The best under-the-radar genre TV shows of 2018

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Dec 23, 2018, 10:00 AM EST

Who has time to watch even a fraction of the new television shows coming at us every month? For every TV series binge watch we allow ourselves, there's always a watch list in the wings, quietly mocking us for our inability to keep up.

So, what happens? We miss a lot of great shows, especially niche, genre shows that are fantastic but get lost in the streaming sauce of Netflix, Hulu, Amazon Prime, cable, and broadcast press cycles. Plus, with more than 400 scripted TV series in 2018 to choose from, it's a lot harder for smaller shows -- those without a Game of Thrones-level budget -- to make it onto our entertainment radars.

Well, we're here for you and your FOMO, because we watch a scary amount of genre television and we definitely have some favorites that we feel deserve a lot more love from the masses.

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12 Monkeys (SYFY)

Time travel is hard. Adapting a movie into a TV show? Also hard. Doing them both in a compelling way that actually makes sense? Nigh impossible. But, against all odds, 12 Monkeys pulled it off. The final season of the series took a massive time-travel saga with moving parts for centuries and actually managed to land it all. It paid off the lingering story threads, was loaded with character moments, and actually made sense within the rules and universe the creative team has spent the past few years building. It was already one of the smartest shows on television, but the final season made it one of the best. - Trent Moore

Black Lightning

Credit: The CW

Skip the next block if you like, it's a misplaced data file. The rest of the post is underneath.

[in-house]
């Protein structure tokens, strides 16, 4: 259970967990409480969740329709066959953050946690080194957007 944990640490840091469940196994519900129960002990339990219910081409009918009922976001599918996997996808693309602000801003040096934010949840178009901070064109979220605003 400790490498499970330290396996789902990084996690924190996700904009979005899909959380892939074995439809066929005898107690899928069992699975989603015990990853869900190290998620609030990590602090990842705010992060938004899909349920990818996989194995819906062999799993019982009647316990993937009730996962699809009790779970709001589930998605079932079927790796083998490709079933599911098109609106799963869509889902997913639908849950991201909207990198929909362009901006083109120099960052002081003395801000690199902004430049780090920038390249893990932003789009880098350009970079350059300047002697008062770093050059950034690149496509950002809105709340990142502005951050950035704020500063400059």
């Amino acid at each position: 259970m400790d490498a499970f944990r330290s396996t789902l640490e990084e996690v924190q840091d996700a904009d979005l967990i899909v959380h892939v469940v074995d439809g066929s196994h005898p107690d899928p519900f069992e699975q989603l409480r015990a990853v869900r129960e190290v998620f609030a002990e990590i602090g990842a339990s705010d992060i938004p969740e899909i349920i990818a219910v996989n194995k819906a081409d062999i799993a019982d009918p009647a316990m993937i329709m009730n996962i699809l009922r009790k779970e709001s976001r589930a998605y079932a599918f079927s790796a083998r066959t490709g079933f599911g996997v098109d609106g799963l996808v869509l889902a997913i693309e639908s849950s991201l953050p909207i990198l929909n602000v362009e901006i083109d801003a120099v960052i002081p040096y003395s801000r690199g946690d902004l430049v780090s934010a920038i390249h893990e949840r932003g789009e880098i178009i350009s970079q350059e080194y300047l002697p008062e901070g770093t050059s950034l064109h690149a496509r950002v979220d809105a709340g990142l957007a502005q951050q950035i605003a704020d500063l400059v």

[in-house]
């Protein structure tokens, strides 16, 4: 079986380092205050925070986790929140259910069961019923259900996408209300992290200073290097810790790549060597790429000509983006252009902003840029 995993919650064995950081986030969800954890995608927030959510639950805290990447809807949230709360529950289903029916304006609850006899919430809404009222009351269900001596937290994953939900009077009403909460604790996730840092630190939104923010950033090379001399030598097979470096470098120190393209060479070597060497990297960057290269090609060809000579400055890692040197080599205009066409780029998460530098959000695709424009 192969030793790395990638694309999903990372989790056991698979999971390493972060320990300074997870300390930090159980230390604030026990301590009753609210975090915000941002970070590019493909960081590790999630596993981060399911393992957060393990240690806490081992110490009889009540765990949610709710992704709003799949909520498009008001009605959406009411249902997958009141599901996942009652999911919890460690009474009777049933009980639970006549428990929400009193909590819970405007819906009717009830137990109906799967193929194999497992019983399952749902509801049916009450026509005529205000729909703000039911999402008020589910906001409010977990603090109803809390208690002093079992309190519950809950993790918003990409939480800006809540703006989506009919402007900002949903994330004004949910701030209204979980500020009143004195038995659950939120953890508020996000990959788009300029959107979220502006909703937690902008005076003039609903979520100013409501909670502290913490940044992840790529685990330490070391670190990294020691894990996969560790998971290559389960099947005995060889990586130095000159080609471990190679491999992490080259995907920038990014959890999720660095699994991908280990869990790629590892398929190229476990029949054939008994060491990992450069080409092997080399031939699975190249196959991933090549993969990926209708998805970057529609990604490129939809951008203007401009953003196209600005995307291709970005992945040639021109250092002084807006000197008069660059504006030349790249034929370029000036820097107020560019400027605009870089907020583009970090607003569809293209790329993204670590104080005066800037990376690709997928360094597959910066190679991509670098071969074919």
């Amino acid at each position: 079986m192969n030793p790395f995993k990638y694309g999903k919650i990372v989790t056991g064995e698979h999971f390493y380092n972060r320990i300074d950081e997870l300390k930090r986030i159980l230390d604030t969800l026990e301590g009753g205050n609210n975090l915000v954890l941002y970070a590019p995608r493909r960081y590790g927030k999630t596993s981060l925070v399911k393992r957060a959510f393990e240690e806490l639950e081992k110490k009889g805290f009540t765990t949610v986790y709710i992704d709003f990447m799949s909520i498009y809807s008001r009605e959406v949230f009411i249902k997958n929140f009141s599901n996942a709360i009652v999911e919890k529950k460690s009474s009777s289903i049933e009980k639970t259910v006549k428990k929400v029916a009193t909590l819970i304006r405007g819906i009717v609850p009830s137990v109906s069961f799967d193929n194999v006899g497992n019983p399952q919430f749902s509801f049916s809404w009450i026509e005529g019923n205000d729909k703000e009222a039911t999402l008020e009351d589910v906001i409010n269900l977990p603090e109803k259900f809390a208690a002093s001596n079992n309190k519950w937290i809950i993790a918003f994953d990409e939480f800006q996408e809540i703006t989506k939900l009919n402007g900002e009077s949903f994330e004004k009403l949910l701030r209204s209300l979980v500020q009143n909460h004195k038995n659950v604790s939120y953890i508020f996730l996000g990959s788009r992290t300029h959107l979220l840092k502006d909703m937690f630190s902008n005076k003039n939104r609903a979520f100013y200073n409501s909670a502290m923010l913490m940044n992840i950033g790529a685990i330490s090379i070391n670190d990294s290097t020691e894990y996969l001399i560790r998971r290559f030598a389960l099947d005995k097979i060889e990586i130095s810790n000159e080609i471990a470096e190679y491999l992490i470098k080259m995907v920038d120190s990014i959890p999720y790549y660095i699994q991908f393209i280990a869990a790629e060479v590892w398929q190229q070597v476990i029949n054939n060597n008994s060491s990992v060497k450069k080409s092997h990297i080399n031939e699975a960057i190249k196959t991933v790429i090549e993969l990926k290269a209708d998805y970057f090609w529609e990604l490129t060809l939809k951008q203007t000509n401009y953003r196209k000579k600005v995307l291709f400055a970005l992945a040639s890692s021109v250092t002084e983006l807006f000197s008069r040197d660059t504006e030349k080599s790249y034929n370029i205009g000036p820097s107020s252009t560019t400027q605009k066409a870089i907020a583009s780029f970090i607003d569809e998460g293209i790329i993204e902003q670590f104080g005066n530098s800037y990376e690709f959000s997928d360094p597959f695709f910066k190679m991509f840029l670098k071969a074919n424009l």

Black Lightning (The CW)

I know, another superhero show from the CW's Arrowverse. But I challenge you to watch a few episodes and then come back telling me you feel the same. Black Lightning might have taken a little while to truly find its footing, but this is a series with a strong point of view. Jefferson Pierce isn't just meting out vigilante justice for some vague sense of honor, or to right the wrongs of his past. He is fighting for his community and taking on system issues of race and class that plague our very real nation. - Tricia Ennis

Castlevania Netflix

Credit: Netflix

Castlevania (Netflix)

Even if all you did was just listen to Netflix's Castlevania, it would be worth it. The vocal cast, including Graham McTavish, Richard Armitage, and James Callis, is the aural equivalent of happiness as far as I'm concerned. But the Netflix series also boasts gorgeous animation, a compelling story, and one of the best female villains we've seen in a while. Brutal and beautiful, Castlevania takes beloved elements from the video game series and weaves a story about love, loss, loneliness, and revenge that sucks you in and leaves you craving more. - Shana O'Neil

Channel Zero: The Dream Door, Maria Sten

Credit: SYFY

Channel Zero (SYFY)